Under Quebec tax rules, only one tax credit may be claimed for an activity.
Taxpayers must therefore make informed decisions to optimize their credit entitlement. In the following paragraphs we discuss integrating the research and development tax credit for salaries and wages (tax credit for salaries) and the tax credit for the development of e-business (CDAE). We have also included a few scenarios that could guide readers in their possible choices.
The choice is impacted by several factors: the employee’s salary, the use of the employee’s time, the corporation’s tax status, whether or not the investment tax credit (ITC) is refunded, etc. An additional consideration is that, unlike the tax credit for salaries, the CDAE is not considered government assistance that reduces expenses qualifying for the SR&ED tax credit for federal purposes. Additionally, Investissement Québec charges annual fees for processing the CDAE file.
To qualify for the CDAE, a corporation must satisfy criteria relating to its income, activities and employees (have at least six eligible employees). The CDAE provides for assistance of 30% of qualifying salaries, up to $25,000 (amount reached when the qualifying salary is $83,333), and 24% is refundable. An eligible employee must spend at least 75% of his/her time carrying out qualifying activities.
Tax credit for salaries overview
The tax credit for salaries depends on the corporation’s shareholders and assets.* To simplify the explanation, let’s look at two scenarios: a Canadian controlled corporation with assets of less than $50M and a corporation with assets over $75M.** The first corporation benefits from a tax credit of 30% while the second one has a 14% tax credit.
For comparison purposes, we assume that the employee’s salary fully qualifies for the tax credit for salaries and the CDAE. Also, in looking at the scenarios, we will not be taking into consideration the impact of the limit of expenses in Quebec.
Most advantageous choice
It is in the first corporation’s interest to claim the CDAE for an employee with a salary under $128,205 in order to maximize total credits and under $105,564 to maximize refundable tax credits.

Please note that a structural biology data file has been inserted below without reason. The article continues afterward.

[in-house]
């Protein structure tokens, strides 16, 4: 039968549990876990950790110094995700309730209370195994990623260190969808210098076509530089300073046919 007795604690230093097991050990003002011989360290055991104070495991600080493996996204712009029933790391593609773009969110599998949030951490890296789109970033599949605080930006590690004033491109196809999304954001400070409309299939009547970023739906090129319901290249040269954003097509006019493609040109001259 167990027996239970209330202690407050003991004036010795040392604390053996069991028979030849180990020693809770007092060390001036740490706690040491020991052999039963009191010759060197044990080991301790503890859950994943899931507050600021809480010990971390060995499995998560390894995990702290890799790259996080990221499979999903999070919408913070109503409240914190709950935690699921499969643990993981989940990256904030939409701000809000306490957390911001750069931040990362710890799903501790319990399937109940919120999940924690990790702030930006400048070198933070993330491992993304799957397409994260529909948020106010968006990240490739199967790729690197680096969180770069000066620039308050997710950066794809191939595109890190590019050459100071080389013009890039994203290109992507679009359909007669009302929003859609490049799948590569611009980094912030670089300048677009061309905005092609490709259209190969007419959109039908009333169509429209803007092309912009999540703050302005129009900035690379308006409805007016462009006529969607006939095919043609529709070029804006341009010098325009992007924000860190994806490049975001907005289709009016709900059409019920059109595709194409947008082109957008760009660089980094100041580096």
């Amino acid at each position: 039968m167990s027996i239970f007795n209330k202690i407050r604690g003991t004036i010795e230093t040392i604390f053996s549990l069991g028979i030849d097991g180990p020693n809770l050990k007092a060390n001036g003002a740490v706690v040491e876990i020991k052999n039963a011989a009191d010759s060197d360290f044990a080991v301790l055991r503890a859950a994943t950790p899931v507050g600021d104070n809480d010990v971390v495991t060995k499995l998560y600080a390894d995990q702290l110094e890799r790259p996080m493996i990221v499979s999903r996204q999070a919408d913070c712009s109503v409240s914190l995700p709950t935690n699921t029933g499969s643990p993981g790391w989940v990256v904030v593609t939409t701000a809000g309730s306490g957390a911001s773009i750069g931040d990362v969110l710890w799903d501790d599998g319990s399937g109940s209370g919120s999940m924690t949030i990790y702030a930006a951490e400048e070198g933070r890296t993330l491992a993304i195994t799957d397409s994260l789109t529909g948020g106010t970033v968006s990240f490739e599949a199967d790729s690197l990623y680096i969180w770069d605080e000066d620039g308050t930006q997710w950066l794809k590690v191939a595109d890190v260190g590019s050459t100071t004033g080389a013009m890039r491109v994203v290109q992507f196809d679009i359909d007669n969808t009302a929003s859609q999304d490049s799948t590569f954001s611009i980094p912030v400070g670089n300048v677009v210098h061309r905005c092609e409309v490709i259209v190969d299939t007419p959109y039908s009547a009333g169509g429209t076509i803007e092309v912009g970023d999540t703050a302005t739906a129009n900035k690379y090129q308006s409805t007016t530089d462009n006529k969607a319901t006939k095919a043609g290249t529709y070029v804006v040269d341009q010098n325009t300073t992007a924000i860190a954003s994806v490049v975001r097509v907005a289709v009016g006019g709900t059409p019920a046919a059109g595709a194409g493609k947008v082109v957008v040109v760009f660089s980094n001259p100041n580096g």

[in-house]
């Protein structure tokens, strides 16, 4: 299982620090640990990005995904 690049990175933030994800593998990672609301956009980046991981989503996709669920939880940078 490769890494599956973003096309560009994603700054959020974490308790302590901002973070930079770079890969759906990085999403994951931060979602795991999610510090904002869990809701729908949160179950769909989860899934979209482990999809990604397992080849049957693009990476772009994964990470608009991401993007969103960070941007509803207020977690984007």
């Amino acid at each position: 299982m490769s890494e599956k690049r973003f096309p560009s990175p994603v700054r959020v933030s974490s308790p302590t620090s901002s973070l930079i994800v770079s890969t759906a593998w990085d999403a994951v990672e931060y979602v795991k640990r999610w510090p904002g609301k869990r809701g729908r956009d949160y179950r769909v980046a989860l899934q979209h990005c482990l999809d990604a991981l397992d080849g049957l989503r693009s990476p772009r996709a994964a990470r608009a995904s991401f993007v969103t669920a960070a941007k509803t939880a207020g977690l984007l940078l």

The second corporation should claim the CDAE for an employee with a salary under $210,084 to maximize total credits and under $168,067 to maximize refundable tax credits. In light of the high amounts in question, these corporations will almost always claim the CDAE.
Undesirable effect in some cases
Under Quebec legislation, when an activity qualifies for more than one credit, the employee’s time relating to the activities must be attributed to one or the other of the credits. In the first corporation’s case, it may be beneficial to combine the two credits, as shown below:
Employee’s salary is $130,000 with 75% being eligible for the tax credit for salaries and 100% being eligible for the CDAE.
If the corporation were to claim only the tax credit for salaries, its credit would be $29,250, whereas if it were to claim the CDAE, it would receive $25,000. If it combines the credits, it could claim $35,500 (increase of $6,250, compared with only claiming the tax credit for salaries).
In the second corporation’s case, combining the credits would have an undesirable effect. By opting for the tax credit for salaries, it would claim $13,650 and under the CDAE, it could claim $25,000. However, by combining the credits, it cannot increase the $25,000 CDAE credit amount. This is because only activities can be used to combine the credits, not expenses. There is a portion of expenses for which it cannot claim a credit because of the CDAE qualifying salary ceiling.
As you can see from these examples, each situation is different, with its own variables. There is however, one constant you can count on, Raymond Chabot Grant Thornton’s tax specialists are there to assist you.
* To be entitled to some or all the increased credit, the corporation must be Canadian controlled and the consolidated world assets of the associated group must be under $75M.
** The rate to calculate the tax credit for salaries decreases on a straight-line basis from 30% when assets are $50M to 14% when assets are $75M.
19 Jan 2017 | Written by :